Improving quality of life for disadvantage people through establishing their human and legal rights, as well as women’s rights to encourage peaceful coexistence.

Current Activities

Creating UP judicial system to activate village court and arbitration council, giving free legal assistance for the disadvantaged to access the formal judicial system, providing advocacy and lobbying for policy, making dissemination of Madaripur Model of Mediation to institutionalize  ADR, institutional capacity building (staff development, monitoring and evaluation, human resources development) of MLAA are the current activities of MLLA.

Some Cases filed by NGO’s in Defense of Legal and Human Rights

NGO’s success thought movement may be visualized from the landmark cases. Here some cases settled by different NGO’s have been discussed below:

Amena v. Shafiqul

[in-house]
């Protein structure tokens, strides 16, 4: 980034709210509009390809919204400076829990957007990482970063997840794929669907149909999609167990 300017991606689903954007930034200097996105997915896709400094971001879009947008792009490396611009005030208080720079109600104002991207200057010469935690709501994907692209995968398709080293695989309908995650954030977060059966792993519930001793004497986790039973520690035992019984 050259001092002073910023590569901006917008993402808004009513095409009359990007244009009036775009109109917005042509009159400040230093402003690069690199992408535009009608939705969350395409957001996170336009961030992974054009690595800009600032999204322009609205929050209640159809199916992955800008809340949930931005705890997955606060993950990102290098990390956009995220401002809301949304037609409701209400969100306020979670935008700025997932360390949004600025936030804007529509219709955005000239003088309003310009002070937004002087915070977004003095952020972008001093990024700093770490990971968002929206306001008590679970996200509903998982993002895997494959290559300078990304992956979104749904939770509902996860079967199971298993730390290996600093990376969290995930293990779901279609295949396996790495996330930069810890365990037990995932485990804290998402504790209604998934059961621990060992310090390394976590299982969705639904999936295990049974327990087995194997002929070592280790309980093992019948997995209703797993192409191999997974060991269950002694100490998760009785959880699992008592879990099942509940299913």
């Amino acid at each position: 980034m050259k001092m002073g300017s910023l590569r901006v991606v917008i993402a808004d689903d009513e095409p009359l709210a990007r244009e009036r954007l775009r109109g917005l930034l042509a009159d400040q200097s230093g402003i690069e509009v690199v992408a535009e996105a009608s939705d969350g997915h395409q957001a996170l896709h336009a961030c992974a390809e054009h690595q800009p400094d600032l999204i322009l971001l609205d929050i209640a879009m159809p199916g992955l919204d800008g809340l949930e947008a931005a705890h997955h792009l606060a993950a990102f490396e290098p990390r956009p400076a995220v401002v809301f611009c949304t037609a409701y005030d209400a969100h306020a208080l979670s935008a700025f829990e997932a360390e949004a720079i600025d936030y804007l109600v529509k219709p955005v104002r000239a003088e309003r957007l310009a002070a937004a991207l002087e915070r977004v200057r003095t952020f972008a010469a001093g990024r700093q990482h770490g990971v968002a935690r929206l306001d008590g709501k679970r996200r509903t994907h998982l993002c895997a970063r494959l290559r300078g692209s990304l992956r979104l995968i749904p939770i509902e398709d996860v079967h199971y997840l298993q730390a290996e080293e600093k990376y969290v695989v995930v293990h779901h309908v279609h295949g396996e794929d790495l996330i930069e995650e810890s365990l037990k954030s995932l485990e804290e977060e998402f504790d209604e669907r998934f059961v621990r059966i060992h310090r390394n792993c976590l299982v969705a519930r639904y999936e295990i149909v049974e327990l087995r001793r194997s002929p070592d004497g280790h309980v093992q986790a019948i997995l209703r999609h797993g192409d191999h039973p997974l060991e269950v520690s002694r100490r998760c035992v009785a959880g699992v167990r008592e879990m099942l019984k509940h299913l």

Amena, a 40-year old divorcee, and her elderly mother Mominunnesa Beua, had been living in Shafiqul’s house in Rajshahi for about 13 years. Amena sold bangles and ribbons in villages to earn a livelihood. Amena developed a sexual relationship with Shafiqul after he promised to marry her. When Amena became pregnant, Shafiqul denied that he had ever had a relationship with her, and threw her out of the house. Amena gave birth to a daughter, Asia. When Asia was about 12 years old, Amena came to BLAST’s Rajshahi unit office and sought advice and assistance in establishing that Shafiqul was Asia’s father. BLAST’s Rajshahi unit office sent a letter to Shafiqul asking him to attend a mediation session. In October 2010, with the assistance of a local freedom fighter, Mr. Golam Mortuza, BLAST arranged a mediation session at its Rajshahi unit office. After a fruitful discussion, Shafiqul finally admitted that Amena’s allegations were true. He agreed to provide maintenance to Asia, and also swore an affidavit to formally declare that Asia is his daughter.